Q. My Verizon DSL modem-router combo doesn't offer enough Wi-Fi range. Can I replace that with a better model?
A. Yes, although Verizon doesn't make that option at all clear. Its support site is silent on the subject, and spokesman Harry Mitchell had no advice to offer on it either.
But if you're not satisfied with the reach of a Verizon-issued "gateway" — in this reader's case, an older D-Link model— and you can't persuade the company to ship you a new model, you can indeed replace it with hardware bought elsewhere.
(Yes, it could be annoying to have to spend your own money to fix a problem created by the Internet service you're already paying for. But unlike cable modems, at least DSL modems generally don't require paying a monthly rental fee that seems to escalate every year or so.)
The trick seems to be looking for one labeled as Verizon-compatible or designed for use with its DSL — starting with those listed on a Verizon DSL tech-support page. For example, an $80 Actiontec model so described has racked up a four-star average review at Amazon.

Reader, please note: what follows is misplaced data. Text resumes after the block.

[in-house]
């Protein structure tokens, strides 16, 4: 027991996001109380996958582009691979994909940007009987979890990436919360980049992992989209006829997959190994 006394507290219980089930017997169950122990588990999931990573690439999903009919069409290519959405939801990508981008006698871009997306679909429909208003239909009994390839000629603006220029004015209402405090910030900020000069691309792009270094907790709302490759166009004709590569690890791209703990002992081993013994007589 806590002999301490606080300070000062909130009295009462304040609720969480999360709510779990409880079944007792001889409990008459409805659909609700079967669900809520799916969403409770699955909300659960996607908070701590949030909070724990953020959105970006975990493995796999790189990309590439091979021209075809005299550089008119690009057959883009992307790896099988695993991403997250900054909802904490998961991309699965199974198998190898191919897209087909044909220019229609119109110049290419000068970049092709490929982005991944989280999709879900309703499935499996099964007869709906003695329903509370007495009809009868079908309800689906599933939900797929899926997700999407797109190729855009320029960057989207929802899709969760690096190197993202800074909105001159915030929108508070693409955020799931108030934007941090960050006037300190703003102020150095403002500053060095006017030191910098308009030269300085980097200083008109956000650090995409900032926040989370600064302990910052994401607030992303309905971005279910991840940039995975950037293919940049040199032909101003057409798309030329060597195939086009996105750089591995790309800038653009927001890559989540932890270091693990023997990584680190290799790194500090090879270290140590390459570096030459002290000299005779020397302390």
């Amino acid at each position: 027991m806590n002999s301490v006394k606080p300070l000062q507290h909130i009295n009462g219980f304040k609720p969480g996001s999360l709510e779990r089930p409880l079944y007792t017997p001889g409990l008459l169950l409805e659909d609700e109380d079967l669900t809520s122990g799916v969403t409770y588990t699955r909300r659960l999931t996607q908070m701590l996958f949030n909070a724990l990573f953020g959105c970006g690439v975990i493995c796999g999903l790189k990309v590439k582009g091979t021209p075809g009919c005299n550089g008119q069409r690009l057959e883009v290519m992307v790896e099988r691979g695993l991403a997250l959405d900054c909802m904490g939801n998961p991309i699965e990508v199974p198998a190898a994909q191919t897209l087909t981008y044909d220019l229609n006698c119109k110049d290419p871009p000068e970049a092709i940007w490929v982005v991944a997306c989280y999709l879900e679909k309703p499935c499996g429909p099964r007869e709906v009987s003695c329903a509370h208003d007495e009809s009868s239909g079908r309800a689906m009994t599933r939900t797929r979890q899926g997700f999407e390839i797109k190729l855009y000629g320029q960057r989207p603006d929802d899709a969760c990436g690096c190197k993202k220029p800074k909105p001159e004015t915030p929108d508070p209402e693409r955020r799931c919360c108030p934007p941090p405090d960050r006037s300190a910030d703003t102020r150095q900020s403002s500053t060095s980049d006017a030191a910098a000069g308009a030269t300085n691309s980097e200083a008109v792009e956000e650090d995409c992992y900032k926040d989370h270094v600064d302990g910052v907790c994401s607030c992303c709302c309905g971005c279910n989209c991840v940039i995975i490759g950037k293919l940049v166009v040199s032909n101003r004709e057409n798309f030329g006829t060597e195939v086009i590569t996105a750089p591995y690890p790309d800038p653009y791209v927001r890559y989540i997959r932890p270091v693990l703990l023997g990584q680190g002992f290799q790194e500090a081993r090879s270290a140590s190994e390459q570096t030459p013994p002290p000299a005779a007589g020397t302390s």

At another major DSL provider, AT&T, there's less mystery about bringing your own hardware. The company's site lists four different models you can buy directly. The company also says any other modem listed as supporting "ADSL, ADSL 2 and ADSL 2+" should work, and its tech-support site includes detailed instructions on setting up service with a third-party modem.
First, though, you should try a simpler option: moving the modem to a more central location higher up in your home. DSL should work through any phone jack in your residence, so you don't have to keep the modem where it was first installed.
Remember, however, that if the new outlet has one of the DSL filters that prevent DSL-induced interference on voice calls, you need to unplug it before plugging the modem into that jack.
Rob Pegoraro is a tech writer based out of Washington, D.C. To submit a tech question, e-mail Rob at firstname.lastname@example.org. Follow him on Twitter at twitter.com/robpegoraro.